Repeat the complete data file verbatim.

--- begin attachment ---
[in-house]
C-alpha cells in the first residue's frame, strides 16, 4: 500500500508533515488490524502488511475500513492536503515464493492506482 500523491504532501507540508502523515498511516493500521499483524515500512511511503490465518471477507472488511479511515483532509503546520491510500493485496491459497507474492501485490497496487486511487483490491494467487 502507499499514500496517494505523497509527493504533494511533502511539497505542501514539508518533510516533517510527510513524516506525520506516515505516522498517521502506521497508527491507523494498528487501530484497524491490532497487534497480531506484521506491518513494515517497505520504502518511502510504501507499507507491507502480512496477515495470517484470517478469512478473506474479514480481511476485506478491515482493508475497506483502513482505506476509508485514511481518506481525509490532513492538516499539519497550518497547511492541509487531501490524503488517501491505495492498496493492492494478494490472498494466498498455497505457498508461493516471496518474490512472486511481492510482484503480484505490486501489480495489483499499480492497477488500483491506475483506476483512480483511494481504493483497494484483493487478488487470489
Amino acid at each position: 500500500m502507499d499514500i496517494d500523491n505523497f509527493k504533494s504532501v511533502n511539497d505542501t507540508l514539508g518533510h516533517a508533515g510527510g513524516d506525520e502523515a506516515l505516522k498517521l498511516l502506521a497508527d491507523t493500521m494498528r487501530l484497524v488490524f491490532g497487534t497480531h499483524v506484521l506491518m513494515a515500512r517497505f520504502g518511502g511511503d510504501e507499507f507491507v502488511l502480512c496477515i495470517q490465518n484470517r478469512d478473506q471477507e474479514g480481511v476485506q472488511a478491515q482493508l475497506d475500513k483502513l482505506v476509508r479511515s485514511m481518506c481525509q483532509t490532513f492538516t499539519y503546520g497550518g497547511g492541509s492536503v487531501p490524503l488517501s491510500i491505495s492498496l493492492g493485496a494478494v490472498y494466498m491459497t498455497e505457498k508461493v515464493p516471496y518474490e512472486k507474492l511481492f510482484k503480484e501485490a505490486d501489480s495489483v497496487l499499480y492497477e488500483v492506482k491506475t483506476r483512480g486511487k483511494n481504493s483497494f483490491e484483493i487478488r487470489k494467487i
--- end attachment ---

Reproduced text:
[in-house]
C-alpha cells in the first residue's frame, strides 16, 4: 500500500508533515488490524502488511475500513492536503515464493492506482 500523491504532501507540508502523515498511516493500521499483524515500512511511503490465518471477507472488511479511515483532509503546520491510500493485496491459497507474492501485490497496487486511487483490491494467487 502507499499514500496517494505523497509527493504533494511533502511539497505542501514539508518533510516533517510527510513524516506525520506516515505516522498517521502506521497508527491507523494498528487501530484497524491490532497487534497480531506484521506491518513494515517497505520504502518511502510504501507499507507491507502480512496477515495470517484470517478469512478473506474479514480481511476485506478491515482493508475497506483502513482505506476509508485514511481518506481525509490532513492538516499539519497550518497547511492541509487531501490524503488517501491505495492498496493492492494478494490472498494466498498455497505457498508461493516471496518474490512472486511481492510482484503480484505490486501489480495489483499499480492497477488500483491506475483506476483512480483511494481504493483497494484483493487478488487470489
Amino acid at each position: 500500500m502507499d499514500i496517494d500523491n505523497f509527493k504533494s504532501v511533502n511539497d505542501t507540508l514539508g518533510h516533517a508533515g510527510g513524516d506525520e502523515a506516515l505516522k498517521l498511516l502506521a497508527d491507523t493500521m494498528r487501530l484497524v488490524f491490532g497487534t497480531h499483524v506484521l506491518m513494515a515500512r517497505f520504502g518511502g511511503d510504501e507499507f507491507v502488511l502480512c496477515i495470517q490465518n484470517r478469512d478473506q471477507e474479514g480481511v476485506q472488511a478491515q482493508l475497506d475500513k483502513l482505506v476509508r479511515s485514511m481518506c481525509q483532509t490532513f492538516t499539519y503546520g497550518g497547511g492541509s492536503v487531501p490524503l488517501s491510500i491505495s492498496l493492492g493485496a494478494v490472498y494466498m491459497t498455497e505457498k508461493v515464493p516471496y518474490e512472486k507474492l511481492f510482484k503480484e501485490a505490486d501489480s495489483v497496487l499499480y492497477e488500483v492506482k491506475t483506476r483512480g486511487k483511494n481504493s483497494f483490491e484483493i487478488r487470489k494467487i